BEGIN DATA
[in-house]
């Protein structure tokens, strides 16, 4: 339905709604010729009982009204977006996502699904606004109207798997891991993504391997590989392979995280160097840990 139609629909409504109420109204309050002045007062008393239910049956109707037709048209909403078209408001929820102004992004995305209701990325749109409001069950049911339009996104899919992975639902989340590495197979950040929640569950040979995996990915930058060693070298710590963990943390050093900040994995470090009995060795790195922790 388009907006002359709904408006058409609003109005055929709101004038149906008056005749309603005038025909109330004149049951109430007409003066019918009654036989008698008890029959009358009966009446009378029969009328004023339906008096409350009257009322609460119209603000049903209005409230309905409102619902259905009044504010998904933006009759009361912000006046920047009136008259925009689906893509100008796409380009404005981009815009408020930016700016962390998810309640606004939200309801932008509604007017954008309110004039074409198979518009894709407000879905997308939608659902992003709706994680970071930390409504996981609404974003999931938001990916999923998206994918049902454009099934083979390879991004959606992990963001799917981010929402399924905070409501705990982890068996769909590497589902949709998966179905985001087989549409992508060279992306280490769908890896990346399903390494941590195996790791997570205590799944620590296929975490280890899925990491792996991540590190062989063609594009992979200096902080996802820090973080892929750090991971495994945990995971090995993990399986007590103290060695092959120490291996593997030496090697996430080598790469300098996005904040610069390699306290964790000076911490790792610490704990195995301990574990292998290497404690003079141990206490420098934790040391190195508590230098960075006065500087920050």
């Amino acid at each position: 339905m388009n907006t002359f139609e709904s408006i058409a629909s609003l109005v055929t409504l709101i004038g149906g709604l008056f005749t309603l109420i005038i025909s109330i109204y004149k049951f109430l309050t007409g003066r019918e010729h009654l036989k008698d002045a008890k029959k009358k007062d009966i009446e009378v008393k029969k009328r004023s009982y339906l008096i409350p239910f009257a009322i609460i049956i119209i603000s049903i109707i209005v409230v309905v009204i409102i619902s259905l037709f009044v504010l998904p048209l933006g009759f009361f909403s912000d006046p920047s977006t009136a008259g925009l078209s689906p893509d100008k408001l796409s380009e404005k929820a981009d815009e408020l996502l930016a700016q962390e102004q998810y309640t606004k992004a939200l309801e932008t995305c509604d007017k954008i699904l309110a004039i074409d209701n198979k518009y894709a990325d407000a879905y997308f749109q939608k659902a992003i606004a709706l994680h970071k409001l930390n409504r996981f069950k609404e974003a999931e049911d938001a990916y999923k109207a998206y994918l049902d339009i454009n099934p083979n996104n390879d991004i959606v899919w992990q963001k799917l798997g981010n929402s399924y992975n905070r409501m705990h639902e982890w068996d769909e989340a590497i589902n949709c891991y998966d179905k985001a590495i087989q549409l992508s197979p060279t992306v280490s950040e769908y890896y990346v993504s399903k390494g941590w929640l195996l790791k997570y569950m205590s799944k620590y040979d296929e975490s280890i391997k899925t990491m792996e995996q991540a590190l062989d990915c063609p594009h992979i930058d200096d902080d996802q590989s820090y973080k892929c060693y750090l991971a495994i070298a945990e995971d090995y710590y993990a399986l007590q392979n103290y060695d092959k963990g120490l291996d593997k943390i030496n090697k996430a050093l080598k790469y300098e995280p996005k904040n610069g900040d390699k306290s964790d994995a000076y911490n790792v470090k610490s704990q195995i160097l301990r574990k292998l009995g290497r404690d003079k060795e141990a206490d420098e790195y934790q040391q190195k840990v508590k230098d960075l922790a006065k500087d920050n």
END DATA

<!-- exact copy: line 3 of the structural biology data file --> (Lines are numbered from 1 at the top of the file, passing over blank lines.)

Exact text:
């Amino acid at each position: 339905m388009n907006t002359f139609e709904s408006i058409a629909s609003l109005v055929t409504l709101i004038g149906g709604l008056f005749t309603l109420i005038i025909s109330i109204y004149k049951f109430l309050t007409g003066r019918e010729h009654l036989k008698d002045a008890k029959k009358k007062d009966i009446e009378v008393k029969k009328r004023s009982y339906l008096i409350p239910f009257a009322i609460i049956i119209i603000s049903i109707i209005v409230v309905v009204i409102i619902s259905l037709f009044v504010l998904p048209l933006g009759f009361f909403s912000d006046p920047s977006t009136a008259g925009l078209s689906p893509d100008k408001l796409s380009e404005k929820a981009d815009e408020l996502l930016a700016q962390e102004q998810y309640t606004k992004a939200l309801e932008t995305c509604d007017k954008i699904l309110a004039i074409d209701n198979k518009y894709a990325d407000a879905y997308f749109q939608k659902a992003i606004a709706l994680h970071k409001l930390n409504r996981f069950k609404e974003a999931e049911d938001a990916y999923k109207a998206y994918l049902d339009i454009n099934p083979n996104n390879d991004i959606v899919w992990q963001k799917l798997g981010n929402s399924y992975n905070r409501m705990h639902e982890w068996d769909e989340a590497i589902n949709c891991y998966d179905k985001a590495i087989q549409l992508s197979p060279t992306v280490s950040e769908y890896y990346v993504s399903k390494g941590w929640l195996l790791k997570y569950m205590s799944k620590y040979d296929e975490s280890i391997k899925t990491m792996e995996q991540a590190l062989d990915c063609p594009h992979i930058d200096d902080d996802q590989s820090y973080k892929c060693y750090l991971a495994i070298a945990e995971d090995y710590y993990a399986l007590q392979n103290y060695d092959k963990g120490l291996d593997k943390i030496n090697k996430a050093l080598k790469y300098e995280p996005k904040n610069g900040d390699k306290s964790d994995a000076y911490n790792v470090k610490s704990q195995i160097l301990r574990k292998l009995g290497r404690d003079k060795e141990a206490d420098e790195y934790q040391q190195k840990v508590k230098d960075l922790a006065k500087d920050n």